Health reform uncertainty stalls businesses' plans

Two growing Hampton Roads business owners believe health-care reform may give them more work if companies decide to cut employees and hire outside contractors for janitorial services.

And they worry that those same Affordable Care Act requirements could be what keeps them from expanding.

Peninsula Cleaning Service in Newport News has more than 50 full-time equivalent workers and must provide health insurance by 2015 or pay penalties. Davis Professional Services in Chesapeake falls below that number, but is afraid to hire more because of the mandate, the owner said.

They, like other business owners in Hampton Roads, are attending seminars and working with insurance brokers to calculate their full-time equivalent employment numbers, decide if they'll provide health insurance and estimate how much of the cost they can afford to bear. Large companies that offer insurance can still face penalties if employees can't afford the plans. And it is hard for employers to know what to do when they don't know the exact cost of insurance plans, how many employees will participate and what employees can truly afford.

While businesses with more than 50 full-time employees won't be required to offer health insurance until 2015, their employees will be required to get coverage next year or pay fines. Virginia's delay in planning for a state health exchange -- which the federal government will run -- and its inaction on expanding the Medicaid program only helped fuel uncertainty. The intention of the Affordable Care Act is for Medicaid to cover those eligible low-income individuals who can't afford insurance at work or with the exchange plans.

Not all regional employers fear future insurance costs will change the way they do business, but those interviewed agree that no one knows how the new health insurance system will pan out.

"It could make us or break us," said owner and President Kelvin Copeland of Peninsula Cleaning Service. The company was listed for the second time as an Inc. 5000 fastest-growing private business after adding 222 mostly part-time employees over the past three years. The firm, which specializes in cleaning health-care facilities, plans to expand to Richmond by January and is in the process of building a distribution center in York County to house its cleaning equipment.

Copeland wanted the one-year delay in the mandate that employers provide health insurance, which Congress passed earlier this year. Now, Copeland is waiting to see if other changes will pass before he develops a health insurance plan for his company.

Because many of his employees work for him as a second job to supplement their incomes, he would like the law to exclude in his count those employees who have access to insurance through their primary employers. He'd also like the definition of full-time to change from 30 to 40 hours a week to be in line with other regulations.

While paying the penalties would be less expensive, Copeland understands that to stay competitive and keep quality employees, he'll have to offer insurance. He already tells his customers that he'll have to raise the price of his cleaning services to compensate.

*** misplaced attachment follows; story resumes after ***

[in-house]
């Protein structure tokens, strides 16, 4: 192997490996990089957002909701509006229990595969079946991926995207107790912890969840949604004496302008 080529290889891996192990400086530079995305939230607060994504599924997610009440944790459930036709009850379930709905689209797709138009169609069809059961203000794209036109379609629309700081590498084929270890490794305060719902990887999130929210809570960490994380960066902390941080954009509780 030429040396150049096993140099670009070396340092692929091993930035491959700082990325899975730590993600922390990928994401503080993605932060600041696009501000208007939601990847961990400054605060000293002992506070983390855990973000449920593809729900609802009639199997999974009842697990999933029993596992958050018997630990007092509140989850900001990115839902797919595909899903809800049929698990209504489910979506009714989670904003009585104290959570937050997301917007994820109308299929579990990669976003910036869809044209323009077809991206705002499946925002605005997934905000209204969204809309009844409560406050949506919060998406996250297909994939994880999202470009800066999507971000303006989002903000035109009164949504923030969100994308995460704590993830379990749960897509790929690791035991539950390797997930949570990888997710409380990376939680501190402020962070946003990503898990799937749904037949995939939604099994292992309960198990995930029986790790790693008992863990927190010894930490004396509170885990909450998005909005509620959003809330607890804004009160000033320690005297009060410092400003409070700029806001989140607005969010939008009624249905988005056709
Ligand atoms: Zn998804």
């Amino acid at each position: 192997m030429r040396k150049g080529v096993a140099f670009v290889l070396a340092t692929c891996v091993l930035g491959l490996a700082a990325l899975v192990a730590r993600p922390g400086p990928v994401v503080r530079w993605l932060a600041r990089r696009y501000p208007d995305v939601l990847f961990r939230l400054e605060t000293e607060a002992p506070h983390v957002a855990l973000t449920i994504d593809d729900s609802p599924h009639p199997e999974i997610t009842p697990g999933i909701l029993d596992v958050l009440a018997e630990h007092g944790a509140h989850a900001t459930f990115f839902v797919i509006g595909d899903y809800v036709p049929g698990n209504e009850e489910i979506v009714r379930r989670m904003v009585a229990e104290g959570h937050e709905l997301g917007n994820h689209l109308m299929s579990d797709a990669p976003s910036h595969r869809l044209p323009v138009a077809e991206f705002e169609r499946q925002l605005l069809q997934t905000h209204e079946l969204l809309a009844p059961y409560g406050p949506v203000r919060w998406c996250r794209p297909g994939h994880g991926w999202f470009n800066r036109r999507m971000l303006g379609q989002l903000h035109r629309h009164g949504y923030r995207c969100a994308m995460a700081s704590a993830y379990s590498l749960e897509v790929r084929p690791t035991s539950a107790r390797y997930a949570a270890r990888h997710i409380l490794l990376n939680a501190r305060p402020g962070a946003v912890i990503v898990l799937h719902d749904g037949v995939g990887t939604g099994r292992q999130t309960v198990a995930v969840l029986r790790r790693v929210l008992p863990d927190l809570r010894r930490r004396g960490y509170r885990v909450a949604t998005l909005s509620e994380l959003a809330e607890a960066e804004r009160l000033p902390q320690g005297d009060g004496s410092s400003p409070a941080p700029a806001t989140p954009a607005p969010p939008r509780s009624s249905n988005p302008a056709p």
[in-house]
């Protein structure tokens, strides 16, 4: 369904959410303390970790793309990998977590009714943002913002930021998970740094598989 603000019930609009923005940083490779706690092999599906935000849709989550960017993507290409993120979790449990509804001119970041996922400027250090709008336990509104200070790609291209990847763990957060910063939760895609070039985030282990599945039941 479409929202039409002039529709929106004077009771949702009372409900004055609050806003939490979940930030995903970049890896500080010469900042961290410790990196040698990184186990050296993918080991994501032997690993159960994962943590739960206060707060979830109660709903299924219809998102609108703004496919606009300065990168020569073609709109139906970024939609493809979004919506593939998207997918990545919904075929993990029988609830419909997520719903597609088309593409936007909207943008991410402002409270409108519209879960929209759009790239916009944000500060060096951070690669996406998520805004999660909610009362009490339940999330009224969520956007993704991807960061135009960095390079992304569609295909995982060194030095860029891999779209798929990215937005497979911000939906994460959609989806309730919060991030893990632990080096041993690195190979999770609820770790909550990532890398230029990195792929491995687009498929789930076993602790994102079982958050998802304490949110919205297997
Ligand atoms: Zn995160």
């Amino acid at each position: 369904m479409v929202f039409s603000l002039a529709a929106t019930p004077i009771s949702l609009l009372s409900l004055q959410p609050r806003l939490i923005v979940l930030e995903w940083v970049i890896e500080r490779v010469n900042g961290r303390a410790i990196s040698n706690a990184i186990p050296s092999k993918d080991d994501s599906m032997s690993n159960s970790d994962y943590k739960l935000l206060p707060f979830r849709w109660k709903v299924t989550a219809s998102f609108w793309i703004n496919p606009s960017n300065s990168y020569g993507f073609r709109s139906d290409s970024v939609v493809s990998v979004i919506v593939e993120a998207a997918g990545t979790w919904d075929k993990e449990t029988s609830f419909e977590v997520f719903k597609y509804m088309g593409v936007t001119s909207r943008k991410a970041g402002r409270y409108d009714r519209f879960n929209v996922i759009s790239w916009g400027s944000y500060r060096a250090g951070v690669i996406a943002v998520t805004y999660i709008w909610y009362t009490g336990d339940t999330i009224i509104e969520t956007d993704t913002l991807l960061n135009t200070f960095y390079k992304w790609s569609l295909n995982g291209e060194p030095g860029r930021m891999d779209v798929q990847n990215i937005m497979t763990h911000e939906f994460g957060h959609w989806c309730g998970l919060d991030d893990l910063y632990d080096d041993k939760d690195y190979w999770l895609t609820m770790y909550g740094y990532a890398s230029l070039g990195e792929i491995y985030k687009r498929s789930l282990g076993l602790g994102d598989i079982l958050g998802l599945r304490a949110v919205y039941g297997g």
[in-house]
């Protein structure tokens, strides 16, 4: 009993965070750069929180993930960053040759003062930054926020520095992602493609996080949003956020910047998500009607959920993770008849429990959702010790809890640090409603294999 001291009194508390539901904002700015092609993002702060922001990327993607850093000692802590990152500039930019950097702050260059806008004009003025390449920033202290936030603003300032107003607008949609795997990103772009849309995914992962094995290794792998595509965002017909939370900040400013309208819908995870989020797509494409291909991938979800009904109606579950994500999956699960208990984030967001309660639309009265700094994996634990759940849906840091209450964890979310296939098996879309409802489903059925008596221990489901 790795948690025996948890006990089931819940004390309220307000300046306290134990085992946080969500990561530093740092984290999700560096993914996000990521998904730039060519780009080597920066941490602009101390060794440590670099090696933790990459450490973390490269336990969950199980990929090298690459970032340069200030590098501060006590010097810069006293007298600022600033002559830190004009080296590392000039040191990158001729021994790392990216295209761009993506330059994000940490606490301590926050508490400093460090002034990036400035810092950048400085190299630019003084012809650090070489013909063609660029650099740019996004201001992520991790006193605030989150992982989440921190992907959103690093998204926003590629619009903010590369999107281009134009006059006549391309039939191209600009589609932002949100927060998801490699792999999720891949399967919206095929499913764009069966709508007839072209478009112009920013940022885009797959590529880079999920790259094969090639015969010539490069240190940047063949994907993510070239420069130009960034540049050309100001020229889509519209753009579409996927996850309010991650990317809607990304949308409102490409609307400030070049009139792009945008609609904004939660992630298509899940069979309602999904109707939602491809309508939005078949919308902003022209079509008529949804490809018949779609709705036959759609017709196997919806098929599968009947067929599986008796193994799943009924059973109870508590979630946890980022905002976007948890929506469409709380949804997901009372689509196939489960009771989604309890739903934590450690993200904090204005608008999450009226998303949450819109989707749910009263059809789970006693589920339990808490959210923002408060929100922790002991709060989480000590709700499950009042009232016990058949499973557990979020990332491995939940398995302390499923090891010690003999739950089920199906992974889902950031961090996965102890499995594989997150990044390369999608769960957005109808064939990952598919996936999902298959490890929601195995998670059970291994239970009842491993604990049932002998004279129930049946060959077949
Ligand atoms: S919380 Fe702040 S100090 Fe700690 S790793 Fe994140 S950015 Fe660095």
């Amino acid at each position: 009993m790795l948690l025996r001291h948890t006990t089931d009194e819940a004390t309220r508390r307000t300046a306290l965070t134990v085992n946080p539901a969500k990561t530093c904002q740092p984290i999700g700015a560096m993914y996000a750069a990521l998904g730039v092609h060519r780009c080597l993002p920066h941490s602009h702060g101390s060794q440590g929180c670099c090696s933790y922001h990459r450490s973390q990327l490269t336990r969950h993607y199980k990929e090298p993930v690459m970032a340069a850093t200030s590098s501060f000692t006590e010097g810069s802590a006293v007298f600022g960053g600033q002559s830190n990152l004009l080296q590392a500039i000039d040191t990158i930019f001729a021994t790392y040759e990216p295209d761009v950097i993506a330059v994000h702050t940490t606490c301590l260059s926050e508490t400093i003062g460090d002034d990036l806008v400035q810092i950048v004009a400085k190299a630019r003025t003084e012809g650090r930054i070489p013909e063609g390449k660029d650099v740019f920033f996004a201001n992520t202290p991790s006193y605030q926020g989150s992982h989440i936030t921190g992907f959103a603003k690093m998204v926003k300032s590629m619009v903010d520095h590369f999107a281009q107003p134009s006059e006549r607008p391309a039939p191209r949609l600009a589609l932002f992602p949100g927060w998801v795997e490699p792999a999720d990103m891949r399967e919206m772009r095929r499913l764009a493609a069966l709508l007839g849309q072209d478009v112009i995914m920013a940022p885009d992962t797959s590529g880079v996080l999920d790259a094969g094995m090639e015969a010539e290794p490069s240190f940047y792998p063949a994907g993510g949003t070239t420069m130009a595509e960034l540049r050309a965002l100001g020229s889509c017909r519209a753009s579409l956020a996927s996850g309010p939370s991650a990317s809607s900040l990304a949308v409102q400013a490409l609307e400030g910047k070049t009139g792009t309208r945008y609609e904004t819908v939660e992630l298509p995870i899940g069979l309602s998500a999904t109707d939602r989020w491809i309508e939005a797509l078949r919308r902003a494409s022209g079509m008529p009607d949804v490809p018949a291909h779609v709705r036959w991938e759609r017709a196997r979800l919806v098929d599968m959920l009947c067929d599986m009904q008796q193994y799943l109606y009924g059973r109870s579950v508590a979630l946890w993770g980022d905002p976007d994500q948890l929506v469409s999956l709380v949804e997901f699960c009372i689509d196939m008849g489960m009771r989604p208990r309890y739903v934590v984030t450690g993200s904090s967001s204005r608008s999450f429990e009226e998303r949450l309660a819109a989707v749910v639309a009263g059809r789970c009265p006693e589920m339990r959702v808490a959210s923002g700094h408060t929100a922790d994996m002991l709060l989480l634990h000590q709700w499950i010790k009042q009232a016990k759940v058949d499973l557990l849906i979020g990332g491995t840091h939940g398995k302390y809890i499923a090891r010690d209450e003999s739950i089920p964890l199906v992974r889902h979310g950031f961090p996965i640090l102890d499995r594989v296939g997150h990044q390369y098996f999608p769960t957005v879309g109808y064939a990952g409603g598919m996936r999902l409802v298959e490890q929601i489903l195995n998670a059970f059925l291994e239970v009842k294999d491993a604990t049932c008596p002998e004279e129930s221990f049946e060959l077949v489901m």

Profit margins in the janitorial field have already dropped from the 2010 margin of 16-20 percent to only 6-9 percent today, said Jerry Flug Jr., owner and CEO of Davis Professional Services. Flug bought the business in 2007 and grew it from 26 employees to 91 mostly part-time employees or 42 full-time equivalents today. The business provides cleaning services for commercial and industrial buildings across Hampton Roads.

"It scares me. We really worked hard to make it a successful business," Flug said. "If we can't afford to hire people, we're not going to hire them."

If Davis Professional grows to 51 full-time equivalent employees, Flug estimates that offering insurance will cost him three times as much as paying the penalties for not offering it. If he doesn't offer insurance, he'll have to carefully manage employees' hours and may turn down work to concentrate on the most efficient jobs. If he does offer insurance, he'll have to find a way to eat those costs without raising prices and alienating his customer base.

On the flip side of the health reform coin, the need for employers to keep their employee count below 50 could also mean more outsourcing of services like cleaning. Both Peninsula Cleaning Service and Davis Professional owners said they anticipate more demand because of the Affordable Care Act.

"That's the good part. But the problem is we're in the same boat they're in," Flug said. "It's hard for us to figure out how to move forward."

Preparing for more employee participation

Chef David Everett, who is the principal owner of Blue Talon Bistro, The Trellis and Dog Street Pub in Williamsburg, wants employees to have insurance so they don't risk being financially devastated by high health-care costs. Taking that worry away also keeps workers productive, he said. He's offered insurance since opening Blue Talon Bistro nine years ago, but not many employees enroll.

Now, the three restaurants employ more than 250 employees, who are primarily full-time. Costs would have to get "pretty outrageous" for Everett to stop offering health insurance, and he doesn't plan to cut jobs or hours.

"We're too much of a machine that has to be fed a certain way," Everett explained. "We can't operate without this many people."

Earlier this year, the restaurants switched to pooling employees' tips and dispensing them as part of their paychecks so that employees can pay pre-taxed health insurance premiums when the time comes. The move resulted in some employees leaving, but Everett wants to introduce change to workers gradually and get in front of requirements.